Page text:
You can live many a season, see many a game come to an end, but not like the Braves-Marlins game ended Wednesday night—and at the same time, the end of the Braves’ last shot at the playoff. And why, oh, why, is it that nearly always, the victim is the nicest, hardest playing guy on the team? In this case: Matt Diaz, Braves’ leading hitter, hustler and prince of good fellows.
Bases loaded, Diaz on third, two men out, Braves needing a run to tie the game, Brendan Donnelly making his first pitch in relief. It was in the dirt and Paulino, the Marlins’ catcher, scrambled for the ball. Diaz broke for home, saw Paulino retrieve the ball, then paused halfway down the line and tried to get back to the base.
Paulino’s throw to Wes Helms was on the mark. Diaz was out, and lay grieving in the dirt. Game over. Season over, for the most part. Diaz’s run would have preserved the Braves’ playoff chances. And the farce of it all is that Donnelly’s one wild pitch netted him a save! Life ain’t fair.
The Braves fans were back into it, too. They were piling into Turner Field in droves, 31,000 Wednesday night—and that was not one of those bogus figures that includes season tickets sold but unused—and at times, “the wave” broke out. And the “kissing cam” was kept busy. Only hope left was that the Braves might sweep the Nationals series and Colorado got wiped out by the Dodgers.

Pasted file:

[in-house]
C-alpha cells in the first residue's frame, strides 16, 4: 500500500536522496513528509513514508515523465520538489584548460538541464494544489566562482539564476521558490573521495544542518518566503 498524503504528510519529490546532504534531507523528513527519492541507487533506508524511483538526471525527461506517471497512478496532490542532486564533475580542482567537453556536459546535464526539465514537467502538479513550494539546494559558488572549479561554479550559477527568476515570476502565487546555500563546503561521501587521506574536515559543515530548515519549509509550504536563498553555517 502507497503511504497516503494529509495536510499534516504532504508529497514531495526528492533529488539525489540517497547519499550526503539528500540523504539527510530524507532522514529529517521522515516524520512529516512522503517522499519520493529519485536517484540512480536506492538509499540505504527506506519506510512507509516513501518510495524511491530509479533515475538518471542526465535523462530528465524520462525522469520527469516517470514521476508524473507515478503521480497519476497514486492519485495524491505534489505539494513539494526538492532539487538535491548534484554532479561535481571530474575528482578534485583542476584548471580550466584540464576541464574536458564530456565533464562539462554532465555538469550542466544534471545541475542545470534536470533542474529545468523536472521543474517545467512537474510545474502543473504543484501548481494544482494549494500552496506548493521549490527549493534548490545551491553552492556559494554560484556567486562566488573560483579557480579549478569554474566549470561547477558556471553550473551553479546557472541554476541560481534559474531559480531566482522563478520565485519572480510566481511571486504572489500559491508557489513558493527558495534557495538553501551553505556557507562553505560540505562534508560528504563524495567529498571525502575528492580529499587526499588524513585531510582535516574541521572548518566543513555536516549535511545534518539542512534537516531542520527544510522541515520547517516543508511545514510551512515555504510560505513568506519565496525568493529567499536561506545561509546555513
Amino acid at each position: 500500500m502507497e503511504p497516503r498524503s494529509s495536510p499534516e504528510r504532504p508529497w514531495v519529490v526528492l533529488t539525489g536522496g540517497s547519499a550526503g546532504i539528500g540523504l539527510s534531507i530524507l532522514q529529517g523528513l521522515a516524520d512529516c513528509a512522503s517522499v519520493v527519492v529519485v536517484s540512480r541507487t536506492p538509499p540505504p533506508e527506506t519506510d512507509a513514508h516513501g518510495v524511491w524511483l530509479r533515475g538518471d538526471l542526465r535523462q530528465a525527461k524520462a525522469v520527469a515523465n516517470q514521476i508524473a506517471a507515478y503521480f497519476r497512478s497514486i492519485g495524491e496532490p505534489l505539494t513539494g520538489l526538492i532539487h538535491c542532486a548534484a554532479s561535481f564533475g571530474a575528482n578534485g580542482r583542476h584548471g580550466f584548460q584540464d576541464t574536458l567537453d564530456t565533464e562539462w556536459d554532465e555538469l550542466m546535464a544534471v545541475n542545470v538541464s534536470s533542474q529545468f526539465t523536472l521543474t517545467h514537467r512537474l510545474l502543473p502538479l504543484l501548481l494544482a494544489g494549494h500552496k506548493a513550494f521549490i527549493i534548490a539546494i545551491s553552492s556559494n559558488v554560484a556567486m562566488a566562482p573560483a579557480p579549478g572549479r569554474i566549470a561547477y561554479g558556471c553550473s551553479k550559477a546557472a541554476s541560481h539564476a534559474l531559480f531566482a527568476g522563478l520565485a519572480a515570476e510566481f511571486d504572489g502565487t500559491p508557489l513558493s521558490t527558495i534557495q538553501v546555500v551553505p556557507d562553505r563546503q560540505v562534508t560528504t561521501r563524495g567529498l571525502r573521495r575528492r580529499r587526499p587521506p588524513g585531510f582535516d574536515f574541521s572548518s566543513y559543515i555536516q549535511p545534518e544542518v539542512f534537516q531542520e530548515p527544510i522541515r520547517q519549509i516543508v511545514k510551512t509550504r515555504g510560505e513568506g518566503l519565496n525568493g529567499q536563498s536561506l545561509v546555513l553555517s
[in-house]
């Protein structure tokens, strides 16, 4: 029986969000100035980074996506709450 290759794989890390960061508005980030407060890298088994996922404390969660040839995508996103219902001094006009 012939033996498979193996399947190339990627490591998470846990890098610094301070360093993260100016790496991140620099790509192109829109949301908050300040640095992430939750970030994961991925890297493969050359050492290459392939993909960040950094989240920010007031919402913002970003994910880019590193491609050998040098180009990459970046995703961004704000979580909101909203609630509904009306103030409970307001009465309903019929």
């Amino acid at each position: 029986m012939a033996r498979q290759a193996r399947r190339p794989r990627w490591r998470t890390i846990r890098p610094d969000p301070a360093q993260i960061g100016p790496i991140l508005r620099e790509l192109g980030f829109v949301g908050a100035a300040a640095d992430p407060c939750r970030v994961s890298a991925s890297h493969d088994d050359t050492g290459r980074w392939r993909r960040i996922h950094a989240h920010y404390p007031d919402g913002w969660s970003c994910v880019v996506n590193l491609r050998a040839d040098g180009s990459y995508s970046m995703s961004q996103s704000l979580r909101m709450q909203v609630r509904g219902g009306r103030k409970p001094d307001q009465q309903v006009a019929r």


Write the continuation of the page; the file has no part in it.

I don’t know that there’s anything that irks me more than these in-game television interviews with managers while the game is in play. Some managers won’t do it, Bobby Cox for one. And these football coaches, trying to get off the field after losing a game, and some reporter chasing behind him with a microphone in hand. I liked it the night Joe Paterno said at halftime, “I’ve got to get to the dressing room and talk to my team,” and kept running.
A fellow named Charlie Waller died the other day, but his passing went without a headline. Charlie coached from coast to coast, but he had been out of circulation for quite awhile. Coached at Decatur High School years back, then later coached with Frank Howard, Sid Gillman, George Allen, and as an assistant at Auburn, Texas and the Washington Redskins the year they lost the 1973 Super Bowl to Miami. Was, for a time, stand-in head coach with San Diego, if I’m not mistaken. Tell you this, Charlie was a football man.